One of Economic Development Minister Brad Duguid’s aides is out of a job after reportedly using federal postage franks to send Christmas cards from the Ontario MPP’s office.

“It was a mistake, I found out about this yesterday and immediately took action…It shouldn’t have happened, it should never happen again and I’ve taken appropriate action,” Duguid says.

‘Frank postage’ is a free mailing service available only to MPs, senators and some federal employees. Instead of a stamp, the envelopes are printed with “Her Majesty’s Service.”

On Wednesday, a CTV London investigation revealed that a number of the cards sent from Duguid’s office used the taxpayer-funded postage.

While MPP offices have a budget for Christmas card mailings, postage stamps must still be used.

Late Wednesday, Duguid released a statement indicating that while the person responsible initially said the postage was properly paid, he later offered his resignation, which was accepted.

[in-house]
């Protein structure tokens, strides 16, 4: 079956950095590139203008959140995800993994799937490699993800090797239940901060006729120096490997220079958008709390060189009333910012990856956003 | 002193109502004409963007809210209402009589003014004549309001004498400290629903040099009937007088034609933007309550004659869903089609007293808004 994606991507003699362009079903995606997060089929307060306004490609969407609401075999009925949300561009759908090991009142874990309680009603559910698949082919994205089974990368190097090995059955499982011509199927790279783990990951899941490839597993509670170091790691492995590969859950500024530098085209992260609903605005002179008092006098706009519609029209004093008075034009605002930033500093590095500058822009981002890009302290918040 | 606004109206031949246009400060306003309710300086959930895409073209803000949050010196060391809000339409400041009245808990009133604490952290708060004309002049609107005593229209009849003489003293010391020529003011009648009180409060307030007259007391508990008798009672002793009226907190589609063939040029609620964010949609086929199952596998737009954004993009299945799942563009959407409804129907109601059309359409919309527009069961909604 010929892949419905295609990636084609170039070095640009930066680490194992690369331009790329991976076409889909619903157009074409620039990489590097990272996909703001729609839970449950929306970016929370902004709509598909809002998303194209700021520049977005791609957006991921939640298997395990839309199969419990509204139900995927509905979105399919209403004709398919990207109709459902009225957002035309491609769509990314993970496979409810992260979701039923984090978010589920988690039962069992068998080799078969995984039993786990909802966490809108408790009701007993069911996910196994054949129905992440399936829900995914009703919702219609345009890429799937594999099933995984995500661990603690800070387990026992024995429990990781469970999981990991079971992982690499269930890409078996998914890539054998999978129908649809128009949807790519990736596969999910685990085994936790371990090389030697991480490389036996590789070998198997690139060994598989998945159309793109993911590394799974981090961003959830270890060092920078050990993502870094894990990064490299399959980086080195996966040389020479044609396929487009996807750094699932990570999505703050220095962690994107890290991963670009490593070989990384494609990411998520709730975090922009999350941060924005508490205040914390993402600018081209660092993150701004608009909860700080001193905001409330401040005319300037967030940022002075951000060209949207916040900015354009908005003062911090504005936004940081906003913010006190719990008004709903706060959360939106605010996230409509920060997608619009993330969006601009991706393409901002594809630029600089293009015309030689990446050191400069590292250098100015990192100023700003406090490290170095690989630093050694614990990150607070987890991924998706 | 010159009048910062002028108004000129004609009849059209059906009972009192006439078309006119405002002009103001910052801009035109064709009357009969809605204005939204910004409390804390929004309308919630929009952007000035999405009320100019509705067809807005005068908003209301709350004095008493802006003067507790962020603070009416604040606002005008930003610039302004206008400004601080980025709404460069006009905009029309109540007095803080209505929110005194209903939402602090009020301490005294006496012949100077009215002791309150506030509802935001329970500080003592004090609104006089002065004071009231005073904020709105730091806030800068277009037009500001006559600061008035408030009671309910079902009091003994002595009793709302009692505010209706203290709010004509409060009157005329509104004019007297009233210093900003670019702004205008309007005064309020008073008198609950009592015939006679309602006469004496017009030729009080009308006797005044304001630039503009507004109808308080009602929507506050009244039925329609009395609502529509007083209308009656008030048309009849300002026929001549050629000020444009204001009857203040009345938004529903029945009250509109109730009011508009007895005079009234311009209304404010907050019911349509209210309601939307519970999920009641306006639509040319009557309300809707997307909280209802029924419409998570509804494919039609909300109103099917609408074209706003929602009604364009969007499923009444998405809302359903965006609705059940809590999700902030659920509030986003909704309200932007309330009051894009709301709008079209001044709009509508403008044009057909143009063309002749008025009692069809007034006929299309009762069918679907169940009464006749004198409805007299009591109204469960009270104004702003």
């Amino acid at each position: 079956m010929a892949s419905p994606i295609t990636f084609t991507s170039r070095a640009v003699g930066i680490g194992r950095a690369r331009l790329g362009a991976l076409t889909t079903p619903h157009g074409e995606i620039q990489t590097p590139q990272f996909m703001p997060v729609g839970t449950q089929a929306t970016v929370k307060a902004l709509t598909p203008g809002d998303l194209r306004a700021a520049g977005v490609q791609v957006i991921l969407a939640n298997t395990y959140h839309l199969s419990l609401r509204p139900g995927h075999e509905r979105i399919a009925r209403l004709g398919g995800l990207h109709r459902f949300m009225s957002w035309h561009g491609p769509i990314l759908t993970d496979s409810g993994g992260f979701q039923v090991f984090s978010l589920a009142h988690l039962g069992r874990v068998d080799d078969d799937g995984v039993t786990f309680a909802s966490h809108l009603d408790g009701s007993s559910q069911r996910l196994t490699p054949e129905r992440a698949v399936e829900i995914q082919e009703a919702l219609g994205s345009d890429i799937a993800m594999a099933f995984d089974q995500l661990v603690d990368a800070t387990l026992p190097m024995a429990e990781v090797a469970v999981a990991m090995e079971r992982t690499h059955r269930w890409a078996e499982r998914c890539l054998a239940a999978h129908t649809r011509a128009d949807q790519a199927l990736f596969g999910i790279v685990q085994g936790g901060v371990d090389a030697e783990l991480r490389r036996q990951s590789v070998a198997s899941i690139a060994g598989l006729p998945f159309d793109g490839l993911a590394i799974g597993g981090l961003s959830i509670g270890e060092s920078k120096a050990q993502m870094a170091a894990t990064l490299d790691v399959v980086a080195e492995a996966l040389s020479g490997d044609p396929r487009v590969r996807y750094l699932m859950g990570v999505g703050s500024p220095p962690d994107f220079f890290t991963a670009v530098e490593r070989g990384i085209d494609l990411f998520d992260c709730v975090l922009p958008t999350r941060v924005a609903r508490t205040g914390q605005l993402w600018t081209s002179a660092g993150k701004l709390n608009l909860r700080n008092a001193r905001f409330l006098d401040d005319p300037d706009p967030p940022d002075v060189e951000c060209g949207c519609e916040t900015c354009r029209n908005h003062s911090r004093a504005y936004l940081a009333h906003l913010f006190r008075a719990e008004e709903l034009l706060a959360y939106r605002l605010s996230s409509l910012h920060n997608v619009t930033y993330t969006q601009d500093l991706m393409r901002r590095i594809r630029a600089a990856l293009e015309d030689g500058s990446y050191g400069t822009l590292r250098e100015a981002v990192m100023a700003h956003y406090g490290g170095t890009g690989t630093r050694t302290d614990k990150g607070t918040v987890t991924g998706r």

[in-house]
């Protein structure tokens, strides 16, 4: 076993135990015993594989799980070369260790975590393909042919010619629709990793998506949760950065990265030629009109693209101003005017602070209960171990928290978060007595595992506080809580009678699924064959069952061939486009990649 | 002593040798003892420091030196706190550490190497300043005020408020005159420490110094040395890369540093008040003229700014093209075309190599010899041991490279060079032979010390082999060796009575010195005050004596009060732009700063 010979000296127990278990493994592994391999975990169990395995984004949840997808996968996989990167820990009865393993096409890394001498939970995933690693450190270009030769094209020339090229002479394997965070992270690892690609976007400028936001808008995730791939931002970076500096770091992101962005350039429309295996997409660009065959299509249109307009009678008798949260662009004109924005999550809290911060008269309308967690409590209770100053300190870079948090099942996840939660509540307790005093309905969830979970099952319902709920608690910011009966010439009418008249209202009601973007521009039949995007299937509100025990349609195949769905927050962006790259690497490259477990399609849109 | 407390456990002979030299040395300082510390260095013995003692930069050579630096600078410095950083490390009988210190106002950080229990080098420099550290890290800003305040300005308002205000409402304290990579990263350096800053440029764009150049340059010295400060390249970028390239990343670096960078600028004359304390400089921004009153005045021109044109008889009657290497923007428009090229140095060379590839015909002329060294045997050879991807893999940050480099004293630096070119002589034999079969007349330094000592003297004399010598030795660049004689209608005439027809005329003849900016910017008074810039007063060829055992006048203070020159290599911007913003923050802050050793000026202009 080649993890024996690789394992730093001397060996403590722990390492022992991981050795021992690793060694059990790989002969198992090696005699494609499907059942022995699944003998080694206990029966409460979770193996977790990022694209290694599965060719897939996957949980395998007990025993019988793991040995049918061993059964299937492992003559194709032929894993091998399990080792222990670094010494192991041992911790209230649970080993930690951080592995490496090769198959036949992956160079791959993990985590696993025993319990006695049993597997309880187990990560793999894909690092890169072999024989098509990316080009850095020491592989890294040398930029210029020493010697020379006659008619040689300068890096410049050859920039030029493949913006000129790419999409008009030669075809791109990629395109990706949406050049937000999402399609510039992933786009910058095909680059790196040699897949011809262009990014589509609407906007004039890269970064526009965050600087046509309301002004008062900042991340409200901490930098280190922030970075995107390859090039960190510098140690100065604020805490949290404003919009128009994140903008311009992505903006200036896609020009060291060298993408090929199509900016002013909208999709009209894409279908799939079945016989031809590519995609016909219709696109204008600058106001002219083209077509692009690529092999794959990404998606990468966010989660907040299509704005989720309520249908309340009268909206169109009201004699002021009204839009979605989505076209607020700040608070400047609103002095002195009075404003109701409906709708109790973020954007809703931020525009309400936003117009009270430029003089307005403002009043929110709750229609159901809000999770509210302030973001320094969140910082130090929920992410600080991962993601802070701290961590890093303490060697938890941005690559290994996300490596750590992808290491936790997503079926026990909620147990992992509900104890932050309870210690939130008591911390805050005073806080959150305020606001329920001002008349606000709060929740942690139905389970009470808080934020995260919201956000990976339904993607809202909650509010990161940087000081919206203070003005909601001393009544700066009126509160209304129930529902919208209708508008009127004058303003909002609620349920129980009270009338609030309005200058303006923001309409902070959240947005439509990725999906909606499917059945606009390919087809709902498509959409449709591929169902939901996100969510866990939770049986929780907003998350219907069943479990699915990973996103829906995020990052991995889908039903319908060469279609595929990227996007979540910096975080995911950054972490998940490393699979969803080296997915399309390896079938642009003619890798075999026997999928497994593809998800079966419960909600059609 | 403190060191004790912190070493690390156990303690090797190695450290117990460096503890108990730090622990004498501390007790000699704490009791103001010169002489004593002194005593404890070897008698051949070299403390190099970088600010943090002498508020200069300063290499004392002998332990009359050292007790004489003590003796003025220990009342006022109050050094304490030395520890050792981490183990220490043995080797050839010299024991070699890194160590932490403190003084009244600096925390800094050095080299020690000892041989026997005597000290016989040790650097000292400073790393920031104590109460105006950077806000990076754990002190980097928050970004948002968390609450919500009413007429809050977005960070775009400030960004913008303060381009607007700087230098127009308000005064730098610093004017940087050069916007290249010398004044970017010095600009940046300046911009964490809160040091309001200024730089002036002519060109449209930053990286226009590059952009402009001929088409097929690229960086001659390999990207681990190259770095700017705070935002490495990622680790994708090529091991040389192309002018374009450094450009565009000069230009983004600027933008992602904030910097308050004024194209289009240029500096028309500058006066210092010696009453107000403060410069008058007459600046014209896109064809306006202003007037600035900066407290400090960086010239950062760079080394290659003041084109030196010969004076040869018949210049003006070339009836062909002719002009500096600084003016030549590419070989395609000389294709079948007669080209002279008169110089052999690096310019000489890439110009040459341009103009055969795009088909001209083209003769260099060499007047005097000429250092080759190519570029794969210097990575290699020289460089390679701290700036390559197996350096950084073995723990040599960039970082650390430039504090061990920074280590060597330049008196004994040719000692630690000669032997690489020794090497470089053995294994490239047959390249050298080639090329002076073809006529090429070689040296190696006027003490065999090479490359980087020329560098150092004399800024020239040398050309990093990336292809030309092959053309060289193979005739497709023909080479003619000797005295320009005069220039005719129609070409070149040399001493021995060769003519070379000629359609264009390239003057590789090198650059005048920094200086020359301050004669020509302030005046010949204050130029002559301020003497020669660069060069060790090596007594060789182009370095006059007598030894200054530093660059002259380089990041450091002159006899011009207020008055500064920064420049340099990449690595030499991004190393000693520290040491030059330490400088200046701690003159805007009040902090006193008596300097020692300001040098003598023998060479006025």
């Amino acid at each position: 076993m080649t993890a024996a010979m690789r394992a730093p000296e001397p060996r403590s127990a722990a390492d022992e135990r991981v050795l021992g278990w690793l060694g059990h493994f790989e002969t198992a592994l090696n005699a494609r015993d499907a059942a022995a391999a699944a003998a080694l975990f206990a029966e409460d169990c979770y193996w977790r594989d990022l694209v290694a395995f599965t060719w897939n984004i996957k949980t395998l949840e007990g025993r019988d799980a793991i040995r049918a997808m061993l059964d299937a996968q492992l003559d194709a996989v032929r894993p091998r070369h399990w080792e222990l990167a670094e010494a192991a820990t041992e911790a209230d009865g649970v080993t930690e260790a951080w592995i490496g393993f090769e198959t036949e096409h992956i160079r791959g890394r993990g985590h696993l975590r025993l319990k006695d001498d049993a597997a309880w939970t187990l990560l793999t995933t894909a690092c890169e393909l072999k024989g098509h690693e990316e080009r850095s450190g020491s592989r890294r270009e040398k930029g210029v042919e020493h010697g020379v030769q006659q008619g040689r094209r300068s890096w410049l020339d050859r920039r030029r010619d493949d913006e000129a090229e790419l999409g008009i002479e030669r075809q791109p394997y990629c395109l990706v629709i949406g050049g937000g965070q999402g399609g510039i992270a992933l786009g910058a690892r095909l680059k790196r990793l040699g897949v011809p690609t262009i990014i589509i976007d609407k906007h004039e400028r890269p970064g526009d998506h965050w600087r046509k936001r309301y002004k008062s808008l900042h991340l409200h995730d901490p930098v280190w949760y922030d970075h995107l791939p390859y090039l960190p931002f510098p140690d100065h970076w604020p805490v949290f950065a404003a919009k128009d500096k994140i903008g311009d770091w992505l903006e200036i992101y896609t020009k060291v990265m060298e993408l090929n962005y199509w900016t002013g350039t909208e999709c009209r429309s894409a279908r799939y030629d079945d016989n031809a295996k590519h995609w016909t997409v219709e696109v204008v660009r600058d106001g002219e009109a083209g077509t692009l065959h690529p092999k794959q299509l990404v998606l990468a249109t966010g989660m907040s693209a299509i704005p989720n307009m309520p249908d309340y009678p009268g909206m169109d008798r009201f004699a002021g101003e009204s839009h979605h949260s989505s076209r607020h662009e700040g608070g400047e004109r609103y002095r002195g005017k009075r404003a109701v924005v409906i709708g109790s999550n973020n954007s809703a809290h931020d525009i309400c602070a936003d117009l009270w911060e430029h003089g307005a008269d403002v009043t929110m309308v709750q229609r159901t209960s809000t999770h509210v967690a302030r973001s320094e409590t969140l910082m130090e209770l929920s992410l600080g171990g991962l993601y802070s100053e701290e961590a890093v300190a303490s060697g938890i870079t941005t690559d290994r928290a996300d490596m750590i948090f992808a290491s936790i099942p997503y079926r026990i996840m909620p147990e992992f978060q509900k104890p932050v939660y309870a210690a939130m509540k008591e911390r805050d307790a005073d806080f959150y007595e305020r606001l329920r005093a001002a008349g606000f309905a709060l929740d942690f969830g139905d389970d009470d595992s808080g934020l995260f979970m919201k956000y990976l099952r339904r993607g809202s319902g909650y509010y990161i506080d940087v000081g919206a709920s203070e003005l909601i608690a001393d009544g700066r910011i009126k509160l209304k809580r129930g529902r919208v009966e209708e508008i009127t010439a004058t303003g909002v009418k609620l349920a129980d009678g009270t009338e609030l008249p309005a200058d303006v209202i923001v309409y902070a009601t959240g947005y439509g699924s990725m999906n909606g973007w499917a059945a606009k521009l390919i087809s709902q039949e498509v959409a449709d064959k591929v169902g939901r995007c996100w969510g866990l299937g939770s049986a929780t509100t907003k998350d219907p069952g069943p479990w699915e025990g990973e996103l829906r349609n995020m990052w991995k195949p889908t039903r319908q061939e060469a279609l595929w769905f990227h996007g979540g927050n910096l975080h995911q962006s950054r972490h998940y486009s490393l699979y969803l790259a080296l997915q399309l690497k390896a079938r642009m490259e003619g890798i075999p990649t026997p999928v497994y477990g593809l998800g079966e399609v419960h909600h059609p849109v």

The aide, who sources say is Hratch Aynedjian, was a long-time ministerial staffer and also worked as an assistant when Duguid was a Toronto city councillor.

“This staffer has worked off and on for me for several years, which makes today especially painful for me. He’s always been a loyal staffer,” says Duguid.

The MPP added that his aide simply didn’t know the rules despite being charge of all mailings, “He was mistaken thinking that it was okay to do that.”

Lambton-Kent-Middlesex MPP Monte McNaughton, who received one of the letters with the ‘frank postage’ says he remains concerned, “How long has this been going on? He has to come clean.”

McNaughton brought the incident to the attention of the federal Minister of State, who is responsible for Canada Post, and Ontario’s Integrity Commissioner.

“This is a scandal that shouldn’t happen in a minister’s office or any MPP’s office. Everyone knows the rules and he’s ripping taxpayers off.”

Duguid says it was an honest mistake any costs incurred by Canada Post will be reimbursed. He also says he will cooperate with any investigation being conducted into the incident.

According to the Canada Post Act, it’s illegal to use a fake stamp on a letter, and doing so can result in a jail term of up to five years.